Guide to Winning Portfolios

As long as we are discussing fund/portfolio management today, have a read what Paul Farrell had to say in his Guide to Winning Portfolios. Its his review of a book he notes is boringly titled Index Funds.  He summarizes many of the ideas in the book:

Step 1: Passive investors win

The game’s fixed. Active investors try to pick the winners from among thousands of stocks and funds. But prices are news-driven. And news is random and unpredictable. Worse yet, "experts" like Wall Street brokers, portfolio managers and traders have an "informational advantage" that makes it impossible for Main Street to beat them. They take advantage of naïve investors blindly throwing money at news tips.

Step 2: Nobel economists win

Hebner has the best survey I’ve seen of research by Nobel Prize-winning economists and other academics. Unlike Wall Street plugging an IPO client or some brokers hustling commissions, they’re objective and unbiased. All this research proves conclusively that indexing and simple asset allocation are the best way to win.

Step 3: Stock pickers lose

Wall Street brags about the stock-picking talents of active managers. Yet research says only 3% of them beat their benchmark, and it’s mostly luck. Stock-picking success is random. And today’s winners are rarely on top tomorrow.

Step 4: Market timers lose

Market timing is a fool’s game. Over a 10-year period, 88% of your returns will come from a brief 40 up days. Nobody can predict which 40 days. An academic study of 15,000 predictions by 237 timers concluded: There’s "no evidence that [market-timing] newsletters can time the market."

Step 5: Picking managers loses

Forget about picking next year’s hot managers. You can’t. The S&P 500 beat 97% of mutual fund managers for a 10-year period ending October 2004. In two 30-year studies, the S&P 500 outperformed 97% and 94% of the managers. And only 12% of the top-100 managers repeated.

Step 6: Style drifters lose

Active managers love playing with your money, churning portfolios. They’re gambling, it’s fun. Their average salary is more than $400,000 annually, even when they lose your money. One study proves that 40% of all funds drift from their stated objective. Reported holdings are months old, so you never really know what’s in any fund, or in your portfolio!

Step 7: Silent partners win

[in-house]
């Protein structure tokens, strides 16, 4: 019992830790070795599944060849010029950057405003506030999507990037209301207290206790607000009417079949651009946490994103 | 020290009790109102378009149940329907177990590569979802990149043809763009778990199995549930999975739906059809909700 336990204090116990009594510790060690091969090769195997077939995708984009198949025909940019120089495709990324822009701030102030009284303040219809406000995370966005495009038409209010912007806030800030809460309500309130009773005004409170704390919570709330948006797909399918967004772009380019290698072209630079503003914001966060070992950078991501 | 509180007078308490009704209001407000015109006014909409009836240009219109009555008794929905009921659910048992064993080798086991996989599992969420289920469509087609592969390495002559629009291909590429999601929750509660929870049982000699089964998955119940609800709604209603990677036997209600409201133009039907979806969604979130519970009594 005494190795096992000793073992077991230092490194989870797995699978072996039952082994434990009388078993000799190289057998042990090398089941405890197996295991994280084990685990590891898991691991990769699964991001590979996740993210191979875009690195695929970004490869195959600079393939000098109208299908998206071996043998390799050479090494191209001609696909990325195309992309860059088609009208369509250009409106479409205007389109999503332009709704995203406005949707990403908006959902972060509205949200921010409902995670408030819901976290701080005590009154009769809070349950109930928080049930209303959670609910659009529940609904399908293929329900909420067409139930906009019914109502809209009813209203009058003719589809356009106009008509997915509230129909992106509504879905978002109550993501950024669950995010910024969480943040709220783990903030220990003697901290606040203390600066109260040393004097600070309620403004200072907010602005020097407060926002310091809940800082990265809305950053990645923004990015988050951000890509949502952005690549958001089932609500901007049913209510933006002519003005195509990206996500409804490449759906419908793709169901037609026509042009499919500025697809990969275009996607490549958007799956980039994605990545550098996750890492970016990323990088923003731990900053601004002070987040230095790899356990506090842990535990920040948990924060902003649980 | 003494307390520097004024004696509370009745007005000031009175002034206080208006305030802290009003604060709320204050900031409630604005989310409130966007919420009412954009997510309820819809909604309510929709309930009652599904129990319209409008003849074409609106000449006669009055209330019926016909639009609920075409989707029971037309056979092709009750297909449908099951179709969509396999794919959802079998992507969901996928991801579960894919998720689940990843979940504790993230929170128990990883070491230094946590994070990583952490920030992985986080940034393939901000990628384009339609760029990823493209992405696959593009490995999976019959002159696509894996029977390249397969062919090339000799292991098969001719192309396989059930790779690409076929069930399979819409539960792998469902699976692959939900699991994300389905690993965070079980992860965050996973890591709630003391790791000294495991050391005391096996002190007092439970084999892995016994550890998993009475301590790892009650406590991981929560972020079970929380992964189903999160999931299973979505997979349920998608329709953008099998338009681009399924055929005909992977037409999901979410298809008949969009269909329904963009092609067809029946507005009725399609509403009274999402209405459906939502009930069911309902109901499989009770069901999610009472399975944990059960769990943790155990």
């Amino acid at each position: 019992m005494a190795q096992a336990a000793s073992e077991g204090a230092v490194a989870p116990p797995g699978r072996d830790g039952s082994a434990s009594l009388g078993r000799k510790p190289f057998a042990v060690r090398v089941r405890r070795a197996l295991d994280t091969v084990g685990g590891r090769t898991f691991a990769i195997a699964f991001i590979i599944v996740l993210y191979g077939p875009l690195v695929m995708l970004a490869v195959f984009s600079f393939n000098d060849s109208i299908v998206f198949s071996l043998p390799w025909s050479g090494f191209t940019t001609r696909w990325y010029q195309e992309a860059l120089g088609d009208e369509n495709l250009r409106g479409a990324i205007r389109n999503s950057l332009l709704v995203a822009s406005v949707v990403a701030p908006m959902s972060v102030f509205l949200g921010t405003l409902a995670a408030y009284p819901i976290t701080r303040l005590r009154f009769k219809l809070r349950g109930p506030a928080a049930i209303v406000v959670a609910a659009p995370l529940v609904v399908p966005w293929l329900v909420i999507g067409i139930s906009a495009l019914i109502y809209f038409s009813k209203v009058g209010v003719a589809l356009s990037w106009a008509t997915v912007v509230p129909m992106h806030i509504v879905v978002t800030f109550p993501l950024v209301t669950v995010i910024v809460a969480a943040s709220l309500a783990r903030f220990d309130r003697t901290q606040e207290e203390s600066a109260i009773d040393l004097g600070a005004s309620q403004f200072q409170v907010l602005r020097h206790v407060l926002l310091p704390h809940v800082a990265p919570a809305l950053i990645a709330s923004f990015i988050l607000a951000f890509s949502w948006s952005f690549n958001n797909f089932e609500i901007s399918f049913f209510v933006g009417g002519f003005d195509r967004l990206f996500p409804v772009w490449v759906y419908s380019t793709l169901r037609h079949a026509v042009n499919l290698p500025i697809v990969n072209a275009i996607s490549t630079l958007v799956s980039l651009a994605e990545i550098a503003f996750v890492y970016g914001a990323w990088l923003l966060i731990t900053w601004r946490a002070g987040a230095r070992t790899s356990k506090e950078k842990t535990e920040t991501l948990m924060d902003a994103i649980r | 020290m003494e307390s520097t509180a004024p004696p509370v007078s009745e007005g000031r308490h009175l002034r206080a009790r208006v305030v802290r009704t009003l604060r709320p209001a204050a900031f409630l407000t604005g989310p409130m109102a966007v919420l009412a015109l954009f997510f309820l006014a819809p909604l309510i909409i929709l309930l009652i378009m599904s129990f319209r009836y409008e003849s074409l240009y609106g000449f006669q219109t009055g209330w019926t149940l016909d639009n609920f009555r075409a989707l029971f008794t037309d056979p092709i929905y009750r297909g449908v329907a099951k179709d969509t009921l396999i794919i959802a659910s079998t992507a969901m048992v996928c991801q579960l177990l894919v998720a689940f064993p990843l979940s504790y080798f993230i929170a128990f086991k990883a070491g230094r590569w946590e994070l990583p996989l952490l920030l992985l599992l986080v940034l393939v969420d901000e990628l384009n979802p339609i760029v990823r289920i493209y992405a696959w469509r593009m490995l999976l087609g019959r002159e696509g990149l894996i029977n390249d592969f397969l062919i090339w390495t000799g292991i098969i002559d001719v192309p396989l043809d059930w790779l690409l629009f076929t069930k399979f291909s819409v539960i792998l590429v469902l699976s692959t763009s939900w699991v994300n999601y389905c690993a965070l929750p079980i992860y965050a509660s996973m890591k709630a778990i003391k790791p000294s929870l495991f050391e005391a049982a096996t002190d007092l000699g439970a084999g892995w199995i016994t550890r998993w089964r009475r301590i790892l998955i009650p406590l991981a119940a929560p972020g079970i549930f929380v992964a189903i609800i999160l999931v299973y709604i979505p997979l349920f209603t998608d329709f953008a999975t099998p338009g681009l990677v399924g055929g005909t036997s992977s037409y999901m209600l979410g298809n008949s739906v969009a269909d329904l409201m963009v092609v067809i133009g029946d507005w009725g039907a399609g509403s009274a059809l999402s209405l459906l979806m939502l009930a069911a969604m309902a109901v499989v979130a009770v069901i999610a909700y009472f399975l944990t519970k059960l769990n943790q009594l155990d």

Before you make a dime invisible partners skim money off the top! They’re silent because the SEC doesn’t require funds to disclose details about who’s skimming: expenses, commissions, fees and taxes. In one 15-year study of taxable accounts, actively managed funds returned 50% of the gross, while index funds returned 85% to investors.

Step 8: Risk blindness

The sad truth is, most American investors don’t know that what they’re doing amounts to gambling. They chase short-term returns, follow hot tips, never really understanding the impact that timing and risk-taking have on their after-tax returns.

Step 9: History exposes

Managers come and go. Performance drifts unpredictably over the short term. Indexes are your only reliable source going back 80 years. Raw indexes, not actively managed funds, are the best measure of long-term portfolio risks.

Step 10: Risk capacity

What’s your risk profile? Your risk "capacity" is a combination of five factors: Personal tolerance for risk (anxiety level!), your investment IQ, net worth, income and savings rate, plus time to retirement or any special withdrawal needs. This book has a ton of information on how to determine your risk profile!

Step 11: Risk exposure

Over 90% of a portfolio’s returns are a function of asset allocation and not the specific funds, stocks and bonds. Active management has a negative effect on returns, draining off a third or more. Over a 50-year period, studies show that a diversified index portfolio will outperform the S&P 500.

Step 12: Invest and relax

Hebner says index and relax: The best way to maximize your returns is to avoid active trading, market timing and actively managed funds. Create and build a portfolio of index funds that works for your unique risk profile. Set it and forget it. Buy quality, rebalance periodically. And relax.

A virtual version of the book is online (free) and can be seen here.

UPDATE:  February 13, 2005 5:12am

If you are a regular reader of this blog, you should recognize that I do not agree with everything Paul Farrell suggests. I am obviously an active trader, and I do a lot of market timing.

The purpose of this posting was to highlight the book . . .   



Freakoindex Guide to Winning Portfolios!
Fabulous new indexing tool gets extreme (title) makeover

Paul B. Farrell
MarketWatch,  7:59 PM ET Feb. 6, 2006 

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